It’s rare to see impressive gains year-over-year on standardized tests. Cohorts of students can be quite different; learning is gradual; and assessments focus on a narrow set of issues.
But from 2014-2015, we saw big changes in one classroom with regard to writing for the ACT, and these gains are truly impressive: all but one student earned 7 or higher on the writing portion. In fact, the average score moved from 8.2 to 9.8, which is well above proficient; four years ago, the average was 6.
This continual improvement in writing instruction also had a spillover effect in English and Reading this year:
Of these results, an administrator observed:
Yes, these are different kids. Yes, it is a standardized test that we don’t even take any more. Still, there is really nothing bad in these numbers, and I have to conclude that you guys are the reason for these gains [since the other areas did not show the same growth].
In the measured language of a building principal, this is excitement.
These are the gains that are a function of pedagogical changes focused on peer learning in Michael Schanhals’s 11th grade English-Language Arts classes at North Muskogen High School in Michigan. As an early adopter of Eli Review, Schanhals worked with Jeff Grabill, Bill Hart-Davidson, and Mike McLeod to make rapid feedback cycles a hallmark of his daily class activities.
In 2015, Schanhals designed and shared his materials for preparing students to write argumentative essays for the ACT. Schanhals’s curriculum taught students to develop paragraphs that clearly take a stand, acknowledge counterarguments, and include qualifiers. Then, reviewers gave feedback on whether they could detect those moves in writers’ drafts. In particular, reviewers looked in the drafts for a list of the most common words that qualify claims; the presence of the word but or nevertheless indicates that writers are thinking about how to acknowledge the limits of their arguments. Schanhals also helped students practice evaluating each other using the ACT’s rubric, increasing their familiarity with the different criteria. Students practiced executing the argument moves in their own work, and they practiced evaluating others’ executions using the ACT’s criteria. As the College Ready results show, the constant focus on the primary learning goals for argumentative writing helped more students develop competence.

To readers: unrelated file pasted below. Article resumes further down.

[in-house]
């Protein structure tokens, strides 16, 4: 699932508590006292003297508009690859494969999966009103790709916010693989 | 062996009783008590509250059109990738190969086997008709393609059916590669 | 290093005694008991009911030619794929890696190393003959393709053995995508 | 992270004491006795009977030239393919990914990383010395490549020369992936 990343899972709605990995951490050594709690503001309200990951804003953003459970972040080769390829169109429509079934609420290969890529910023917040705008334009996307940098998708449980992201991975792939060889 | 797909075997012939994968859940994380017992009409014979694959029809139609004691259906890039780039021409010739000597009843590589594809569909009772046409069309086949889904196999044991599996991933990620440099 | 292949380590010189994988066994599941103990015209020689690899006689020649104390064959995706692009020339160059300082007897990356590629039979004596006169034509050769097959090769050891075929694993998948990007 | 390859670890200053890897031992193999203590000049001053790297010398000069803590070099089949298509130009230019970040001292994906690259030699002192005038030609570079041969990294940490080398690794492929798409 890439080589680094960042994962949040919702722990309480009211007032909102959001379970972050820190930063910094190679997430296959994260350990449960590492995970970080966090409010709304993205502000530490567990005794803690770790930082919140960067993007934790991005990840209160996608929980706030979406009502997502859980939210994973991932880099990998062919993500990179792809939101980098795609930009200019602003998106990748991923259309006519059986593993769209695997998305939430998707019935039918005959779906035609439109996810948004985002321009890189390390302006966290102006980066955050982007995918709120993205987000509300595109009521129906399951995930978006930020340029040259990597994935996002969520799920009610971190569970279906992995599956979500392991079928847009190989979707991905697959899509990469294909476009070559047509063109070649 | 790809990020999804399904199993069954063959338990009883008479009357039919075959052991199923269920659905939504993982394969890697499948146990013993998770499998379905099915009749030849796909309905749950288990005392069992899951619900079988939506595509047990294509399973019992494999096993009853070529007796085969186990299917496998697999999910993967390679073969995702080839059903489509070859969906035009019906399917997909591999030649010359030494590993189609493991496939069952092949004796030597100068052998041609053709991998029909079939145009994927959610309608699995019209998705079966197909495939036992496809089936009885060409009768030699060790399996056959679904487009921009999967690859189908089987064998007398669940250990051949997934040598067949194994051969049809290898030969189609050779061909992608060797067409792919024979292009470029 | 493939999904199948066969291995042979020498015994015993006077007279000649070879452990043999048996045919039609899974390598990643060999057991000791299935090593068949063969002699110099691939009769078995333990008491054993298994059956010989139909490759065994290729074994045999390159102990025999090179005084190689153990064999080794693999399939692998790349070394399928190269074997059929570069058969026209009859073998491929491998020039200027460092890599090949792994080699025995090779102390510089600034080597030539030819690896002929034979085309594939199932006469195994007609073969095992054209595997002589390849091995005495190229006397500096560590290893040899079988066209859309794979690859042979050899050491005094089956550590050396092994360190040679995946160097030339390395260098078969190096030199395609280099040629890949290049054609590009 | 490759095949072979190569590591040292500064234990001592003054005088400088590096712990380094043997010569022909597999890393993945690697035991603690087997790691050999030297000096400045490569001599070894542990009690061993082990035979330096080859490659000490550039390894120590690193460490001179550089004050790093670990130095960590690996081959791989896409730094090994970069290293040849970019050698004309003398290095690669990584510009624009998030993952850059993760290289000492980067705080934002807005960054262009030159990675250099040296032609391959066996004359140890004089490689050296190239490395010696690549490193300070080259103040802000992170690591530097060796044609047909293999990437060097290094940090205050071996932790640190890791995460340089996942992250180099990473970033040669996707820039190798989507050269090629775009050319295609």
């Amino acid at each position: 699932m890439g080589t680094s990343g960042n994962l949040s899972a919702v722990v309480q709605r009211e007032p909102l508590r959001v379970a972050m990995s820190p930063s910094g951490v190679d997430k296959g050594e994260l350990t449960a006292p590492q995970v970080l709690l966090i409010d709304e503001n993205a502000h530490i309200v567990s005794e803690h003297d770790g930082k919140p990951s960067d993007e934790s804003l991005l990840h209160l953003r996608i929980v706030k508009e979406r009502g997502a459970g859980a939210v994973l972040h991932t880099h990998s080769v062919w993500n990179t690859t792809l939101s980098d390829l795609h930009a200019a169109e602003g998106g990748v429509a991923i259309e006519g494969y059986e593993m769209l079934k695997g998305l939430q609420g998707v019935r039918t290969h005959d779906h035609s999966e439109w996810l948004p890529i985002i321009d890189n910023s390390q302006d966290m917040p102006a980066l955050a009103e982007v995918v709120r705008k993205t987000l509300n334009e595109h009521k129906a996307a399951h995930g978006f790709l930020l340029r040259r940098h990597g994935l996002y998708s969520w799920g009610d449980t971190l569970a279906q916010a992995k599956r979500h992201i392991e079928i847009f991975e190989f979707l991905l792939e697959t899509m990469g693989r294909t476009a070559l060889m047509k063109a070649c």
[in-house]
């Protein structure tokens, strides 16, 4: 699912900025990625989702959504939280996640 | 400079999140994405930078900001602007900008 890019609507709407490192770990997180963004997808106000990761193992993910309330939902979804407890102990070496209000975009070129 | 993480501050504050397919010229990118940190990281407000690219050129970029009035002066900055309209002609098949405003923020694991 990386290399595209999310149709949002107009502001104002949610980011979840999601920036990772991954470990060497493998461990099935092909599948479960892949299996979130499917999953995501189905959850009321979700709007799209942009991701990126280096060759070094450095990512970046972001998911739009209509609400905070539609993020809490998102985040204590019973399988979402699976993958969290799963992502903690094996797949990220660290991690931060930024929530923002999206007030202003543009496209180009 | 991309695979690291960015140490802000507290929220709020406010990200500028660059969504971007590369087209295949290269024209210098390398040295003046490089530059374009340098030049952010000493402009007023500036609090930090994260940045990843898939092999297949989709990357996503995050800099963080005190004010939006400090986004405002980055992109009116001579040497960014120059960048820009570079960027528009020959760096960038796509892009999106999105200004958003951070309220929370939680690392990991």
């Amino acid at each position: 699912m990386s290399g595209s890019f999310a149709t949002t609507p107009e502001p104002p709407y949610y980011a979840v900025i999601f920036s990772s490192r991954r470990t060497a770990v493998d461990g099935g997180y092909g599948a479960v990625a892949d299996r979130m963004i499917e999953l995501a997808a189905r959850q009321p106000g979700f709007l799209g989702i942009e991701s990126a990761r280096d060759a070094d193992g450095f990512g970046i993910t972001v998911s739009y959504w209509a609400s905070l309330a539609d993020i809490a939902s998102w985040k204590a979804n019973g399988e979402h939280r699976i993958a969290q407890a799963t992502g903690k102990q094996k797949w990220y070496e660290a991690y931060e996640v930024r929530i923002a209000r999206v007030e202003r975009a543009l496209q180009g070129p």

Schanhals’s innovation wasn’t so much what he taught; his innovation was how often his students practiced. He was able to make peer learning a regular part of his classes for 8 weeks. He prepped students for writing practice on Tuesdays, assign timed practice Wednesdays, and conducted peer reviews on Thursdays. Because of Eli, he knew on Thursday what reviewers noticed about writers’ strengths and weaknesses. He talked them that very day about how the trends in their drafts and comments would affect his lesson plans for the next week.
Schanhals aligned his class activities to high-impact learning goals that also met the expectations of the ACT essay. He developed a clear scaffold for teaching students to write drafts that met the criteria, and he developed a clear scaffold for teaching students to notice whether drafts met those criteria. That’s excellent teaching.
Eli Review helped Schanhals do more of what he knows works: Get students to practice. Eli made it possible for nearly 100 students to write and review every week for 8 weeks without burying him under the paper load. Eli made it easier for Schanhals to make evidence-based decisions about how to provide just-in-time coaching because he could see what was happening in review.
Students’ practice—coached by an excellent teacher doing the usual things teachers do with an unusual amount of visibility into the process—certainly paid off in impressive gains in college readiness.